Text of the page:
This mod breaks with the tradition in this project of doing everything at minimal cost. There's simply no getting around the fact that the Z stepper motor setup in the early Monoprice Select Minis which were produced, caused a lot of issues with Z-wobble and banding artifacts in prints. I was fortunate to come across a used Mini made in the summer of 2016 that exhibited some of these issues, and I was curious to find out if replacing the Z-Axis motor with a NEMA17 motor with an integrated Leadscrew would help. I also hoped that it would speed up the movement of the printer in Z moves, because the stock motor is so slow that configuring the slicer to perform Z-hops on retract actually makes blobbing worse because the Z movement time is long enough for the nozzle to drool. This project shows how the mod was done.
The first thing you need is a NEMA17 motor with leadscrew with a matching nut. I was able to find several sets of them on Amazon.com, and they all seem to be made as upgrades for the Prusa I3 and clones. That means they all have a 300mm long lead screw. This value includes the portion of the screw inside the motor, so it's really about 260mm long. This is actually too long to fit inside the Mini. Note that you can probably get away with a separate motor and leadscrew using a coupler to join them. There should be plenty of room for the coupler under the X-Axis gantry. There must be a standard footprint for the nuts on these lead screws because the hole pattern in the new nut matched the holes in the X-axis gantry on my Mini exactly.
Through some careful measurement and calibrated guesswork, I determined that the lead screw for the Mini with this modification should be 220mm in length, so I measured the correct distance from the top of the NEMA17 Motor, and marked the spot to cut with a piece of tape I happened to have laying around.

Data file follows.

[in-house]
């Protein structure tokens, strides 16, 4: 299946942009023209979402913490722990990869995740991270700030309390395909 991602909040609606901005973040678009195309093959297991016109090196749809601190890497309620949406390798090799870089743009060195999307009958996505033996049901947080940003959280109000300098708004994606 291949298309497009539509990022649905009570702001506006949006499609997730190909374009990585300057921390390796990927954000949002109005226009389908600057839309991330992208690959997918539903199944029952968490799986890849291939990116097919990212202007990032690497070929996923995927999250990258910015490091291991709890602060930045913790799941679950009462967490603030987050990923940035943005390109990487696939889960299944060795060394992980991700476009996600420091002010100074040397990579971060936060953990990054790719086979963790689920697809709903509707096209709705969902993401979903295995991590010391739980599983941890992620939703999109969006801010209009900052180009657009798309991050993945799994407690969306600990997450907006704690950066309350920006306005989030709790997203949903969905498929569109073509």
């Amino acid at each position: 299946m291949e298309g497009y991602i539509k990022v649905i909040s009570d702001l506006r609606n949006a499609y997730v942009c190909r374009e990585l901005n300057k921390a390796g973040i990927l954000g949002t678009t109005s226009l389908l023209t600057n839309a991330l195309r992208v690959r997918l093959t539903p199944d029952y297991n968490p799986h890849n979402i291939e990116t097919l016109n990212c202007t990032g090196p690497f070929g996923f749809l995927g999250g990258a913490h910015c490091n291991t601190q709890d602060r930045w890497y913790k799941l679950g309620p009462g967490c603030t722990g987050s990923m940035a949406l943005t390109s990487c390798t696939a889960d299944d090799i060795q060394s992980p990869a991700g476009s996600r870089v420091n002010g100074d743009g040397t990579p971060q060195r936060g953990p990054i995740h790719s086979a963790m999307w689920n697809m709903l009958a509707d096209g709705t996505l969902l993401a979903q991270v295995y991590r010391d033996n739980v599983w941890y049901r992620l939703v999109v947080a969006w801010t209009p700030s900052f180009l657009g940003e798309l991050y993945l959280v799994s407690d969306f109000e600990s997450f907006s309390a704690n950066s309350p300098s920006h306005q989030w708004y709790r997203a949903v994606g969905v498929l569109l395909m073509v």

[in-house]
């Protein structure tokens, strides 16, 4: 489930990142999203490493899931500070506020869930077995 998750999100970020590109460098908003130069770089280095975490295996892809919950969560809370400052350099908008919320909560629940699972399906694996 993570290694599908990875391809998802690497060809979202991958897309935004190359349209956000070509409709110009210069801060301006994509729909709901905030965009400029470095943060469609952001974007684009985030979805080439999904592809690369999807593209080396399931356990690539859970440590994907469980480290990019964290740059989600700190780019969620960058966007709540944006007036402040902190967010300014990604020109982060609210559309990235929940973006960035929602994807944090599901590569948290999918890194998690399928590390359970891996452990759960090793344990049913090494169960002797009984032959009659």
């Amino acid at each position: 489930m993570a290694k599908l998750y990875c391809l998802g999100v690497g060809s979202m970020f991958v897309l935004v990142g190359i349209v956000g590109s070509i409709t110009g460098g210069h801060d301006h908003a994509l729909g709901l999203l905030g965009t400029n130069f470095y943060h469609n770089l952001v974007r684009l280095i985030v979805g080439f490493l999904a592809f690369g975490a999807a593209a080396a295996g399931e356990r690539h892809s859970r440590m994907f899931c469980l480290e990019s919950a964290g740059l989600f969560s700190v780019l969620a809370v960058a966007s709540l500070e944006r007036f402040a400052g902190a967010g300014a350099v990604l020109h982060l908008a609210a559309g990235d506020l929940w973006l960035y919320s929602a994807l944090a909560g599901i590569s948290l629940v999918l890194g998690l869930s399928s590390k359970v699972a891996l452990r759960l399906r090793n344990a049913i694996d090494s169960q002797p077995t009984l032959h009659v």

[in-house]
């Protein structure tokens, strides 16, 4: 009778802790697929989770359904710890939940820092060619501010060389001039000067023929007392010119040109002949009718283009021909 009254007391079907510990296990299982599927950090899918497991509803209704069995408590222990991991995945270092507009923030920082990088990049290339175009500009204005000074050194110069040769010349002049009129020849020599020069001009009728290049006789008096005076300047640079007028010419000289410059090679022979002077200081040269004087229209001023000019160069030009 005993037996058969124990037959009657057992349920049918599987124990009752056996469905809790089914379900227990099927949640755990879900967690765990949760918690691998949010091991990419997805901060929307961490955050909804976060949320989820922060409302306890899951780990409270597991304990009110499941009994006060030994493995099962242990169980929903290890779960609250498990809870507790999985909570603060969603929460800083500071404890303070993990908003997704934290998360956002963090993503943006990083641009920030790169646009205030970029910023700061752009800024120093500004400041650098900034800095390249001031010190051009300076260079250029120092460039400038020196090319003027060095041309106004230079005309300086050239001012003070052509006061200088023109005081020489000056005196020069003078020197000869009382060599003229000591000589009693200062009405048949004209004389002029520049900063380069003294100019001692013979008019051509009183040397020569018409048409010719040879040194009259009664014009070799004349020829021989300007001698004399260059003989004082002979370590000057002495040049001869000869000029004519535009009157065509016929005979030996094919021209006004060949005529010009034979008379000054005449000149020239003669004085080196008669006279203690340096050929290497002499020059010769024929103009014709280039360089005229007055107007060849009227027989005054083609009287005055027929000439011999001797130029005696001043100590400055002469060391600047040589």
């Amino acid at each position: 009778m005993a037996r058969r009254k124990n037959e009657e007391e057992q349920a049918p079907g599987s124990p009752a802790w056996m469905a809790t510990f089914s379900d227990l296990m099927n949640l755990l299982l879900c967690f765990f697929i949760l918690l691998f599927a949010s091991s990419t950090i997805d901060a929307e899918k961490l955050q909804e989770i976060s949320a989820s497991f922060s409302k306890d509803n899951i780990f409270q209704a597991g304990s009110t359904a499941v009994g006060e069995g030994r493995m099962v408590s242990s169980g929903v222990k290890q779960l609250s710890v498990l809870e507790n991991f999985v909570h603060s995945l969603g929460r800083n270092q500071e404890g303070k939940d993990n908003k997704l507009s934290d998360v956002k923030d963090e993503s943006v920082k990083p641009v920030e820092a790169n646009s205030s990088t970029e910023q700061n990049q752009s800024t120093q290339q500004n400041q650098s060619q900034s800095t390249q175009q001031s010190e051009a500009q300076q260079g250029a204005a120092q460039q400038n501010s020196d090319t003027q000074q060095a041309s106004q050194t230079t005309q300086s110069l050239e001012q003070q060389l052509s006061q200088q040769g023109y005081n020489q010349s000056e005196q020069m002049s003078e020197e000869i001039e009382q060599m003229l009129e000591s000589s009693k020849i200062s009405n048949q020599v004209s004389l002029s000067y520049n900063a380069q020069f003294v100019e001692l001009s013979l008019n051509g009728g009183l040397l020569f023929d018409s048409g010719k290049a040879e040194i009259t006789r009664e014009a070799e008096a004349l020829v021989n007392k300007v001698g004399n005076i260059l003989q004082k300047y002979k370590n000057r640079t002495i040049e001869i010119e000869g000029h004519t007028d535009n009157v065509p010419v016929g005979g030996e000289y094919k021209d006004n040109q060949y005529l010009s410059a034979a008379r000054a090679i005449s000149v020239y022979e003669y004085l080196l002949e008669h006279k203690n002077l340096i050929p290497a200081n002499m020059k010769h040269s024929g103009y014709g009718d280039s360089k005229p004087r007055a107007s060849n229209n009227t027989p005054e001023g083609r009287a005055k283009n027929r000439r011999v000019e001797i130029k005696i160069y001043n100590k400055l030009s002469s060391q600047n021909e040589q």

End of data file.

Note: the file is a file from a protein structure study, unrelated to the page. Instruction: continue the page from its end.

I used a rotary tool with a cutting wheel installed to cut the leadscrew to the proper length. I tried to do this as carefully as possible and as straight as possible, by rotating the leadscrew by hand as I cut into it around the perimeter and toward the middle until the excess part fell off.
The cut end of the lead screw was a little jagged and had sharp edges and it was difficult to get the nut to thread on, so I used a bench grinder to round off the end of the lead screw to get rid of the sharp edges. Now the not would go on and off easily. With the motor prepared, it's time to dig into the guts of the mini and swap the motors and lead screws. I've already detailed how to remove the existing lead screw in my previous project entry: https://hackaday.io/project/14823-monoprice-select-mini-maximum-3d-printer-mods/log/51880-dont-go-wobbly-on-me-now and how to remove the X-axis gantry and Z-axis rods in this project log: https://hackaday.io/project/14823-monoprice-select-mini-maximum-3d-printer-mods/log/45659-adding-3d-printed-z-axis-rod-stabilizers. You will want to perform the Z-axis stabilizers and install them with this upgrade because these mods compliment each other and most of the same disassembly steps are required for them both.